She commented on a proposal raised by Prime Minister Viktor Orban on Thursday that central support to parties could be suspended in 2013-14. She declined to provide more information, saying there were no details yet.
The prime minister’s spokesman Peter Szijjarto told the press on Friday that parties could finance their operations from membership fees for the next two years. He added that it was wrong that party financing should solely draw on state funds.
The opposition Socialists said that depriving parties of central funds would only “increase the opacity” of financing. Jozsef Tobias, a senior offical of the party, said that suspending the funds without transparent rules in place would give businesses an opportunity to exert influence on politics.
The small opposition LMP party said rather than suspending funding, more stringent party and campaign financing regulations should be put in place. LMP lawmaker Gergely Karacsony told a press conference that he hoped the prime minister’s idea was “nothing but his usual bluff”.
Karacsony suggested Fidesz’s own wealth was connected to growing corruption in the country, and that all businesses which support a political party now would cash in their favours once the party came to power.
He added that Hungary’s parliamentary parties had received about 3 billion forints from the central budget last year.
The Fidesz-allied Christian Democrats voiced support for the proposal, saying a temporary funding freeze to parties was justified by the country’s tough financial situation.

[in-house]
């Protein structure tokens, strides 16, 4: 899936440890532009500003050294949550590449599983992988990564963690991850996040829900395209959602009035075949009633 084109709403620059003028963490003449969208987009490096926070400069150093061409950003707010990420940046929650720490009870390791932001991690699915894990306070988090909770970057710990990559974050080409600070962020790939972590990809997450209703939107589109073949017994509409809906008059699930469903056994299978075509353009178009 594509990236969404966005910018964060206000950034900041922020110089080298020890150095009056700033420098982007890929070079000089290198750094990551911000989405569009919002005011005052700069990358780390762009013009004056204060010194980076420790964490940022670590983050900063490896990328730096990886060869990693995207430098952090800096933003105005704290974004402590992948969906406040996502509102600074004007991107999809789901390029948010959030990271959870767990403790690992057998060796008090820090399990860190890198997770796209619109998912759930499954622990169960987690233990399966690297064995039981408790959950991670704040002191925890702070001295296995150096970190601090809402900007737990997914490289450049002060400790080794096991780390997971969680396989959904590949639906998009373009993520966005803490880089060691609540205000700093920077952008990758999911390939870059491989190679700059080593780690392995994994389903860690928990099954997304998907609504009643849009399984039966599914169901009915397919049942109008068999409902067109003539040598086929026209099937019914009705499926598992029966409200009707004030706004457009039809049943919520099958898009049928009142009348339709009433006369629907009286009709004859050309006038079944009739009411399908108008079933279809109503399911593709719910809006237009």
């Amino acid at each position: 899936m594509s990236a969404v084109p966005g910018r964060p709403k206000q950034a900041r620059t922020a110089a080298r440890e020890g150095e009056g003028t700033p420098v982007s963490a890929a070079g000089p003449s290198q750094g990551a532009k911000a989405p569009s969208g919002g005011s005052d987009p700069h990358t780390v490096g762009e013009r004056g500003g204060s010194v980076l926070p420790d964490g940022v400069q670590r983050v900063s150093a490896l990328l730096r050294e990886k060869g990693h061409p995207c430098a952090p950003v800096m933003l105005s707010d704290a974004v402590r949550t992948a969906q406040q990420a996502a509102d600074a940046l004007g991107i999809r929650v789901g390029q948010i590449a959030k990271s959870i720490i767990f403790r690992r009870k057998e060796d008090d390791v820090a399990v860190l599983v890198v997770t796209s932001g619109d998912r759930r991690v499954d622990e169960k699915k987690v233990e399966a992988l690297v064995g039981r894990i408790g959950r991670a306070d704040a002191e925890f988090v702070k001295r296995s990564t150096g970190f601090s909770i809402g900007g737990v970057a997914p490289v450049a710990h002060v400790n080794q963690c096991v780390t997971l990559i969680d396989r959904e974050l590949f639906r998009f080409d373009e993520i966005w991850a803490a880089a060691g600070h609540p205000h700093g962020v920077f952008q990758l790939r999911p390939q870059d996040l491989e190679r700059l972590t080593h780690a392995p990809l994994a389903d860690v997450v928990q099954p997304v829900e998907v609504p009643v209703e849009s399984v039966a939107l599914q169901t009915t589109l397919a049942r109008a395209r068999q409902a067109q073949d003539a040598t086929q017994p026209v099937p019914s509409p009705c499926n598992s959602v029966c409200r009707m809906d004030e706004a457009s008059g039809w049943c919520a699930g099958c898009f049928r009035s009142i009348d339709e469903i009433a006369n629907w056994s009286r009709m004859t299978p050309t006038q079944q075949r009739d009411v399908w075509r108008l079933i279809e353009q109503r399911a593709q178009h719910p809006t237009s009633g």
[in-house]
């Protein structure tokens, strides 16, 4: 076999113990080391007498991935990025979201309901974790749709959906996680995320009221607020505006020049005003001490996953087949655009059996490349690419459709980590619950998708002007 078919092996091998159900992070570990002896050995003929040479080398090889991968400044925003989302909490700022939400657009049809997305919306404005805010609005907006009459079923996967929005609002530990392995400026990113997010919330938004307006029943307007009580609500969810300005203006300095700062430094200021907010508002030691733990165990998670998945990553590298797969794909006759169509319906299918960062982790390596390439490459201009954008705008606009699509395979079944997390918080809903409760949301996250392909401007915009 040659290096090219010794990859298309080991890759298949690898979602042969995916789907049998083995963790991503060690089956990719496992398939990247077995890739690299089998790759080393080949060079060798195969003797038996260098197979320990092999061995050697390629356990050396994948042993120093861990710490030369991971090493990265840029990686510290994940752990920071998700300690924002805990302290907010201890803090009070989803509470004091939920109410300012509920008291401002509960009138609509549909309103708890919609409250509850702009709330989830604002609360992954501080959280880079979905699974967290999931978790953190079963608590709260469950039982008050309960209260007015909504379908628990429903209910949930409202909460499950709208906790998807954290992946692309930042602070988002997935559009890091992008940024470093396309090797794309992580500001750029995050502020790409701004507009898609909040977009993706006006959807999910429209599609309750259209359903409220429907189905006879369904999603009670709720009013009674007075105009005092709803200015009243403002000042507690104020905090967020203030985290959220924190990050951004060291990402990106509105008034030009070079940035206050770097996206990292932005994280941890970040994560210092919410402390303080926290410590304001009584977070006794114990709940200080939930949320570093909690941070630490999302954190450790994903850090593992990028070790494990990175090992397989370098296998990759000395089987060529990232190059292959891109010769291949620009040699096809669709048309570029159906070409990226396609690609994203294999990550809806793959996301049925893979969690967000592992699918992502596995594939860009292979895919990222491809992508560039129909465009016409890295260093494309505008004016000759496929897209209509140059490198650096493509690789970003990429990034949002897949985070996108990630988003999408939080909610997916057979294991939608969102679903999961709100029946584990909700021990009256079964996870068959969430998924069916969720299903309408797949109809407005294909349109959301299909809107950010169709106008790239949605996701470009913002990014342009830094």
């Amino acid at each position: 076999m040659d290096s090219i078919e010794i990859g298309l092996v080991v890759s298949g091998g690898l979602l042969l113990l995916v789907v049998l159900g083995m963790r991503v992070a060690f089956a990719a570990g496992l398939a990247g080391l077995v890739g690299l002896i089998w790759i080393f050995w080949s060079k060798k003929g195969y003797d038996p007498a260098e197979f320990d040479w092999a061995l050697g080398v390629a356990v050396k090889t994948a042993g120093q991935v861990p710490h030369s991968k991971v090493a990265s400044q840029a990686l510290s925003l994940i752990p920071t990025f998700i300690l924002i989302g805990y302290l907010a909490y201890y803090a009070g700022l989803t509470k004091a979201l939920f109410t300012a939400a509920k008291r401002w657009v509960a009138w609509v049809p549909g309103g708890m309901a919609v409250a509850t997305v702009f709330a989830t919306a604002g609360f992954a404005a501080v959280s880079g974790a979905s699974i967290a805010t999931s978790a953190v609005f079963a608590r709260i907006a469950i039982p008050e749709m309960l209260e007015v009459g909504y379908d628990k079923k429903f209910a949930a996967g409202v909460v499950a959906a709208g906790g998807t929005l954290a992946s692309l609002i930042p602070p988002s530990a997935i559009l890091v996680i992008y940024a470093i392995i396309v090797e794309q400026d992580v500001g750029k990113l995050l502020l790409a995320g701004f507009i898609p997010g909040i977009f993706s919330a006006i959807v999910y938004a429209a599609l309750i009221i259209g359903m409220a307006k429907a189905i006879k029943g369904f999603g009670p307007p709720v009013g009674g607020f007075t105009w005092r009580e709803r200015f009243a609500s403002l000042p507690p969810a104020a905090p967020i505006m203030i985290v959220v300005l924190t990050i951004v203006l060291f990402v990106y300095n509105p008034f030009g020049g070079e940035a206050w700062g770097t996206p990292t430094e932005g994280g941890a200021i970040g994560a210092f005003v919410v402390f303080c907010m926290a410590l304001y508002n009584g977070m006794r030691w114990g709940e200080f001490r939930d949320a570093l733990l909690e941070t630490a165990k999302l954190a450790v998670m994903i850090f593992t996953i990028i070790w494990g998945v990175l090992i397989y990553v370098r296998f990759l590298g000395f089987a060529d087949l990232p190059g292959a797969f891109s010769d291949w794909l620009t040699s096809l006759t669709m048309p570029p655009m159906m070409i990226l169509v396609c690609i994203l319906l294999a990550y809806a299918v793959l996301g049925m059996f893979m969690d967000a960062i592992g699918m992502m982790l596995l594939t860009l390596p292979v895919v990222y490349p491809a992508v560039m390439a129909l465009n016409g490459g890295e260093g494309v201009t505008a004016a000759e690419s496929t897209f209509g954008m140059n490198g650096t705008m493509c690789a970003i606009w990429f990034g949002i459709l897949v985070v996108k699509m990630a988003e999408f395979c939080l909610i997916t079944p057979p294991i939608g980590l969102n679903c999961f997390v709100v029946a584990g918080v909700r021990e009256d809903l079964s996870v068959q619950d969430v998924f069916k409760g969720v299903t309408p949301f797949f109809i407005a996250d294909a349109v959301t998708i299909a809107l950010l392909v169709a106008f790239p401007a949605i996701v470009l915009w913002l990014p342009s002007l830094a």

Ferenc Gyurcsany, leader of the leftist opposition Democratic Coalition (DK) and former prime minister, said Orban’s proposal would make official the one of the worst traditions of the past 22 years: clandestine party financing. He added that it is obvious that no party could self-finance its operations; if Fidesz claims it can, that is an admission that it had built a client empire over the years.
The radical nationalist Jobbik party declined to comment until more details were known.
Research institute Szazadveg said Fidesz would actually be the biggest loser if funds were scrapped, while the Hungarian Progressive Institute and Political Capital, two other think-tanks, said the opposition parties would lose most on the two-year freeze.
Transparency International (TI) said the plan would be costly and increase the risk of corruption and called for the whole of the financing system for political parties to be overhauled.
Prime Minister Viktor Orban made the proposal to suspend financial support for political parties from public funds at a Fidesz national electoral board meeting on Thursday.